Men in Black
By MAUREEN DOWD, New York Times
WASHINGTON — How dare President Obama brush back the Supreme Court like that?
Has this former constitutional law instructor no respect for our venerable system of checks and balances?
Nah. And why should he?
This court, cosseted behind white marble pillars, out of reach of TV, accountable to no one once they give the last word, is well on its way to becoming one of the most divisive in modern American history.
It has squandered even the semi-illusion that it is the unbiased, honest guardian of the Constitution. It is run by hacks dressed up in black robes.
All the fancy diplomas of the conservative majority cannot disguise the fact that its reasoning on the most important decisions affecting Americans seems shaped more by a political handbook than a legal brief.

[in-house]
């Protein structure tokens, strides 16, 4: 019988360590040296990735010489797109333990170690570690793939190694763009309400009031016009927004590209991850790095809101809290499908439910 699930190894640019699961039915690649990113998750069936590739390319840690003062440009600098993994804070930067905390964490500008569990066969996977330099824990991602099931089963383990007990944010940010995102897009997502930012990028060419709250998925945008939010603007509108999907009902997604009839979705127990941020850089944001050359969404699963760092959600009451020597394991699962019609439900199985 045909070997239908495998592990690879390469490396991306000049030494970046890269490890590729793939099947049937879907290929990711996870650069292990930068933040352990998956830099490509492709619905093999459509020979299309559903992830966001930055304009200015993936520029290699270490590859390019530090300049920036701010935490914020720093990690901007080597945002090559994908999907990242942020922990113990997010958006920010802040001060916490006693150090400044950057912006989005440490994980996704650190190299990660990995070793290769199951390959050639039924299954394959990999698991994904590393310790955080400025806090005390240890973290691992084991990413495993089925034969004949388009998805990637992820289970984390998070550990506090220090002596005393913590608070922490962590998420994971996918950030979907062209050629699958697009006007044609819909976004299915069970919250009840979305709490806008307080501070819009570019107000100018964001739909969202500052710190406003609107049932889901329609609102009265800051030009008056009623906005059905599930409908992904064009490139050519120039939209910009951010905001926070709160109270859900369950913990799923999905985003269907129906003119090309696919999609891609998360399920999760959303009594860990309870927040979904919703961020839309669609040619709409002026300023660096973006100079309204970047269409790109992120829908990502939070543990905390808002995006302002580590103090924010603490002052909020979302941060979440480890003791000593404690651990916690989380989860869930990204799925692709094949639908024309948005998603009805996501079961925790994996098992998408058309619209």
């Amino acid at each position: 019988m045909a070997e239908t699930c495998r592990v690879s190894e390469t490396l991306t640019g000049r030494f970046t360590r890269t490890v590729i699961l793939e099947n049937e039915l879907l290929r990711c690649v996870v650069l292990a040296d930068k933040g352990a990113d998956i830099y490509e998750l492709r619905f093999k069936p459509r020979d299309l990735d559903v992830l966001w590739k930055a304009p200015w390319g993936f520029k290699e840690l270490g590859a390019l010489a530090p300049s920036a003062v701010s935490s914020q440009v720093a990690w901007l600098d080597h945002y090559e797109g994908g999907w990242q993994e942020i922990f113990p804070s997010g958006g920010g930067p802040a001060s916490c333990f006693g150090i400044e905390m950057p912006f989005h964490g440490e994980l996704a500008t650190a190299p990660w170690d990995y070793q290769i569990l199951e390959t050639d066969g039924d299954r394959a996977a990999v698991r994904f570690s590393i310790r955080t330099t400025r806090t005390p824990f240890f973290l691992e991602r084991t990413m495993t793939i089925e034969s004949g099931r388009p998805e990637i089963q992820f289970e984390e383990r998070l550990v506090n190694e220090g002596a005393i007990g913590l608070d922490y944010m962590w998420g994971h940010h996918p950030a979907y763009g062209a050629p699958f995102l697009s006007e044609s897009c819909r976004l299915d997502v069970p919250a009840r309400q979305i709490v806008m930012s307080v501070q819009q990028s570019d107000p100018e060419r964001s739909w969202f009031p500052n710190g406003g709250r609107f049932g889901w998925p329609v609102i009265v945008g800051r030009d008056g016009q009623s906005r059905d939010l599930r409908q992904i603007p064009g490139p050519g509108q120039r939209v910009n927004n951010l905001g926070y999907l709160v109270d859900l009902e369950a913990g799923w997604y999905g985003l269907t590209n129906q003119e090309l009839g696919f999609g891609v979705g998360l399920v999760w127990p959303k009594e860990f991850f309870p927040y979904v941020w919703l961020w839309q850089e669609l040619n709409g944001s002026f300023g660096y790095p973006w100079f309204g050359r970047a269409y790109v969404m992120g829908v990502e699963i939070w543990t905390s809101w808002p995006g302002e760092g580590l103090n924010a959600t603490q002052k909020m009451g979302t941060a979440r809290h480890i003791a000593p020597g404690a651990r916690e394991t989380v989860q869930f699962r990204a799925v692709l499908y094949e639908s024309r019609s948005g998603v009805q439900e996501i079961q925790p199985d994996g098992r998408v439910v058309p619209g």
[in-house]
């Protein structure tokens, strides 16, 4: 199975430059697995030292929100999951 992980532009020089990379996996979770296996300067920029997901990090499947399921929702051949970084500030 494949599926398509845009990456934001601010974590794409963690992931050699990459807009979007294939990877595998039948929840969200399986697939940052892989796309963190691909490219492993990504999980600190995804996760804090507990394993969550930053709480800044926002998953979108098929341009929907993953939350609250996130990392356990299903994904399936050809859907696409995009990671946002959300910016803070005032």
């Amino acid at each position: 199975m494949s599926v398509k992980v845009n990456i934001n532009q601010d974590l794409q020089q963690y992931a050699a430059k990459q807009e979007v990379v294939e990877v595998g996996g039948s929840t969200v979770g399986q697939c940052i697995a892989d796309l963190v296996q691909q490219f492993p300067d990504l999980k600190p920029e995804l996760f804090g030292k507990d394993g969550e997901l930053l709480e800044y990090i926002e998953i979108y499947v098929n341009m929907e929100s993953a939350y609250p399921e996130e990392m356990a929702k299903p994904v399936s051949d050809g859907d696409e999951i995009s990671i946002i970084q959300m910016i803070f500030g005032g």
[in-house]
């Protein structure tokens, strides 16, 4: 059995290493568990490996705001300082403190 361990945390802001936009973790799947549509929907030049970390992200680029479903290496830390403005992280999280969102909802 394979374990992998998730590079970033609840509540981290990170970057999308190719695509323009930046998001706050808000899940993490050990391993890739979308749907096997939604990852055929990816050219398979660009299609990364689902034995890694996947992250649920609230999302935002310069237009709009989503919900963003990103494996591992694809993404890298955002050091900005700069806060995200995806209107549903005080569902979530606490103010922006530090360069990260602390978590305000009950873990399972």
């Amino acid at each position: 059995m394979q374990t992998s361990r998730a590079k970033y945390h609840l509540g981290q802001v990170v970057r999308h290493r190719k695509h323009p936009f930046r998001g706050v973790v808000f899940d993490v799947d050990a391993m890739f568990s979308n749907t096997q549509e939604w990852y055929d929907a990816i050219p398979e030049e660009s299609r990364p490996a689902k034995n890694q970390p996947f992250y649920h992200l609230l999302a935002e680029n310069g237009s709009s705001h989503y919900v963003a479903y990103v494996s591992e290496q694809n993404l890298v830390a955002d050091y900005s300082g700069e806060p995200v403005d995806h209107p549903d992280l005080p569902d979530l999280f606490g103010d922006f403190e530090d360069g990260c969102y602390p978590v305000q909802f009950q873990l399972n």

President Obama never should have waded into the health care thicket back when the economy was teetering. He should have listened to David Axelrod and Rahm Emanuel and not Michelle.
His failure from the start to sell his plan or even explain it is bizarre and self-destructive. And certainly he needs a more persuasive solicitor general.
Still, it was stunning to hear Antonin Scalia talking like a Senate whip during oral arguments last week on the constitutionality of the health care law. He mused on how hard it would be to get 60 votes to repeal parts of the act, explaining why the court may just throw out the whole thing. And, sounding like a campaign’s oppo-research guy, he batted around politically charged terms like “Cornhusker Kickback,” referring to a sweetheart deal that isn’t even in the law.
If he’s so brilliant, why is he drawing a risible parallel between buying health care and buying broccoli?
The justices want to be above it all, beyond reproach or criticism. But why should they be?
In 2000, the Republican majority put aside its professed disdain of judicial activism and helped to purloin the election for W., who went on to heedlessly invade Iraq and callously ignore Katrina.